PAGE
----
2. Maintain contact. If you do not hear back, follow up in approximately 2 to 3 weeks.
  3. Be patient. While finding a job or internship might be your first priority, it is not necessarily the first priority of the recruiter. Give them time to respond and get back to you. There will be some organizations that will not respond as soon as you would like.

I hope all of the suggestions above are helpful. If you have any questions at the event, look for a faculty member or administrator who will be onsite and available to assist.

Good luck!


Amanda Gallocher serves as the Tisch Center’s Assistant Director for Career Services. Her responsibilities include working with industry partners to facilitate career opportunities for Tisch Center students and helping students and alumni plan and execute successful internship and career search strategies.

Tisch Center Students Compete in NATHIC Shark Tank Competition

Chloe Hsia, Cindy Kim and Hanna Giem, all seniors in the New York University Preston Robert Tisch Center for Hospitality, Tourism, and Sports Management majoring in Hospitality & Tourism, ventured to Chicago for the 2013 North America Hotel Investment Conference to compete in the first ever hotel Shark Tank competition.IMG_9435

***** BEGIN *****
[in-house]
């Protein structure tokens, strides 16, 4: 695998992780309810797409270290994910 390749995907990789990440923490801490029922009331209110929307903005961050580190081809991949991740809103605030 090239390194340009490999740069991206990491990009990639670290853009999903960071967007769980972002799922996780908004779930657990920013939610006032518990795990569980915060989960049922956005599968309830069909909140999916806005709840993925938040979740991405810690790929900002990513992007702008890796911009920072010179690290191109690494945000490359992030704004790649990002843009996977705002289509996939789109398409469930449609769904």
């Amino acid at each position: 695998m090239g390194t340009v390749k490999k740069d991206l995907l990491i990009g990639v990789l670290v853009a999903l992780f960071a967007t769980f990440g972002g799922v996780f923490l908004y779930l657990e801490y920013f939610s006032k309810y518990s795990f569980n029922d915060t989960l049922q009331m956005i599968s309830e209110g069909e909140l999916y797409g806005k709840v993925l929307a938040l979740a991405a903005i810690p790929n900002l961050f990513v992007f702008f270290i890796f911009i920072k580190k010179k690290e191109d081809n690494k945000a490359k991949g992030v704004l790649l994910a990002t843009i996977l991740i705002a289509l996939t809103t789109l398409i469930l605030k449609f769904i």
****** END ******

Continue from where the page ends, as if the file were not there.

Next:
Students from DePaul University, Michigan State University, and New York University pitched innovative hotel concepts to a panel of industry “sharks” that could potentially revolutionize the hospitality industry. The judging panel included David Buffam, CEO, New Castle Hotels & Resorts; Bill DeForrest, president and CEO, Spire Hospitality; Dave Johnson, president and CEO, Aimbridge Hospitality; David Kong, president and CEO, Best Western International; and Jordan Langlois, Vice President, brand management, Vantage Hospitality Group, Inc.